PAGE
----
It is knowing the unadulterated truth about the direction our lives are taking that holds the greatest promise for allowing that direction to change. We simply cannot master that which we do not know or understand. So long as we allow our illusions to persist – that what we do doesn’t matter if we don’t get caught, that what we do doesn’t matter because we’re only one individual, that what we do simply doesn’t matter – then we have no power over the course of our destiny. Instead, we blunder through our lives and the lives of those around us, realizing neither the pain we cause nor the opportunities for genuine improvement that pass our way. But when we are confronted with the truth, as difficult as it may be, then we are given the opportunity to change.

Seeing ourselves for who we are is no easy task. We are each experts at rationalizing our mistakes, our shortcomings. Even those among us who seem more burdened with guilt than with self-delusion are typically not seeing the truth about ourselves: instead, the guilt-ridden wrap themselves in self-abasement, rather than taking an accurate assessment of their strengths and moving forward.

Each of us has had opportunities in the past year to be a better person than we turned out to be. I know that I have – I have found myself more than once settling for the easy out of prejudging another’s intentions, depriving them of the opportunity to demonstrate their true worth. I myself have called my reluctance to speak out “diplomacy,” and I have spoken out when silence would have been the better counsel. I have splurged when I should have been thrifty, and been miserly when I should have been generous.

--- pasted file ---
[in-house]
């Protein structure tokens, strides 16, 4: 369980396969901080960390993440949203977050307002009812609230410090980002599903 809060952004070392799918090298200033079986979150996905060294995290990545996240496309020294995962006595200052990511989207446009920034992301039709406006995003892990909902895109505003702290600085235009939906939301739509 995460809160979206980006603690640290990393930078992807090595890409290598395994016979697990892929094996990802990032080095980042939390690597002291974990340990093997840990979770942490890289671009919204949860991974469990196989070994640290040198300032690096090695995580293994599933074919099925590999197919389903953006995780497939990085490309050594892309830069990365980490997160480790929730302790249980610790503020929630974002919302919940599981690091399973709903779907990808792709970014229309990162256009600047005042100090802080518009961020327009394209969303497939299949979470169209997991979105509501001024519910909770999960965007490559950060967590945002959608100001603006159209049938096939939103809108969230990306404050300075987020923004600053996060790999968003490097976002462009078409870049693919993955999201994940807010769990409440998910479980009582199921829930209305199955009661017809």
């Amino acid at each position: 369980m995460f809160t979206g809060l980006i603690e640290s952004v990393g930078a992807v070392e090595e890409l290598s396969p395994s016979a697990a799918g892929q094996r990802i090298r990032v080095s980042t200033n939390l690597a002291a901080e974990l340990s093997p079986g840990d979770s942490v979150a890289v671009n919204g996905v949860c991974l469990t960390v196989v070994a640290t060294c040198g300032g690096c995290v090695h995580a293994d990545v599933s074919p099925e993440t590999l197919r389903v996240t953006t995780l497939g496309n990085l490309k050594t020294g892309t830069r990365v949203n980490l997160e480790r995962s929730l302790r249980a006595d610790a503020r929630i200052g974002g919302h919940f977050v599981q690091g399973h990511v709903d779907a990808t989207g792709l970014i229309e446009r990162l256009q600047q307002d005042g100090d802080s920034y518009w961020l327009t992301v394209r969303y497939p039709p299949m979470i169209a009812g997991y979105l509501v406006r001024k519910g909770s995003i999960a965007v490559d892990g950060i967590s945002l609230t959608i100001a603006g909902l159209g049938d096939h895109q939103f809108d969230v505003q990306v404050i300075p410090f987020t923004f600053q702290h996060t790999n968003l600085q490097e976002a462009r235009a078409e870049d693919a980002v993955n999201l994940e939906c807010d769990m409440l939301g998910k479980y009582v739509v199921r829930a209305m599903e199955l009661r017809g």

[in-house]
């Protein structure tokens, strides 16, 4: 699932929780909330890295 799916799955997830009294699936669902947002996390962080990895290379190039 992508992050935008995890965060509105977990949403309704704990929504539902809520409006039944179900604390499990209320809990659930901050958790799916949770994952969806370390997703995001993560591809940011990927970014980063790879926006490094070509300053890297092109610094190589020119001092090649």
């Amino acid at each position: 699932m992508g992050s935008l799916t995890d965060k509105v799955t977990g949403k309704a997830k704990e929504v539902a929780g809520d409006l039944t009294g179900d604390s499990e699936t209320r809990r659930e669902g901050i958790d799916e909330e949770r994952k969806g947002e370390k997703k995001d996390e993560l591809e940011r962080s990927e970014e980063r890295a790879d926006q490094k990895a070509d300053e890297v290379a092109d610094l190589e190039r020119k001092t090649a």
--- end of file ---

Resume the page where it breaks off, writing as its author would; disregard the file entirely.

Seeing ourselves clearly is a challenging task, but it is through the clarity of vision that we are given the opportunity to exercise our free will to its fullest. The options I have may well be limited by circumstances, may well be constrained by other choices I made in the past, but such is life. What we do have control over is how thick a veil of prejudice and self-delusion we view the world through. Until and unless we open ourselves to others; until and unless we look in the mirror and see both our strengths and our weaknesses, our choices will always be marred by the illusions we hide behind.

Now while it may be frightening to abandon those illusions, while our spirits may be tender from the unaccustomed exposure to the light, such exposure brings us much more than vulnerability: it brings us the opportunity to encounter life, to encounter each other, and yes to encounter God in a way that is so much more real and rewarding. It is, to paraphrase the liturgy of Shabbat mornings, a challenge without measure, whose rewards are beyond measure.

Let me close with the words of today’s liturgy, words I find so much more palatable now:

This is Your glory: You are slow to anger, ready to forgive.
Adonai, it is not the death of sinners You seek,
But that they should turn from their ways
And live.
Until the last day You wait for them,
Welcoming them
As soon as they turn to You.

May we be blessed in this new year with a clear vision of our own lives, and the responsibility for action that that vision bestows upon us.

L’Shanah Tovah!

© 2005-2007 James F. Brulé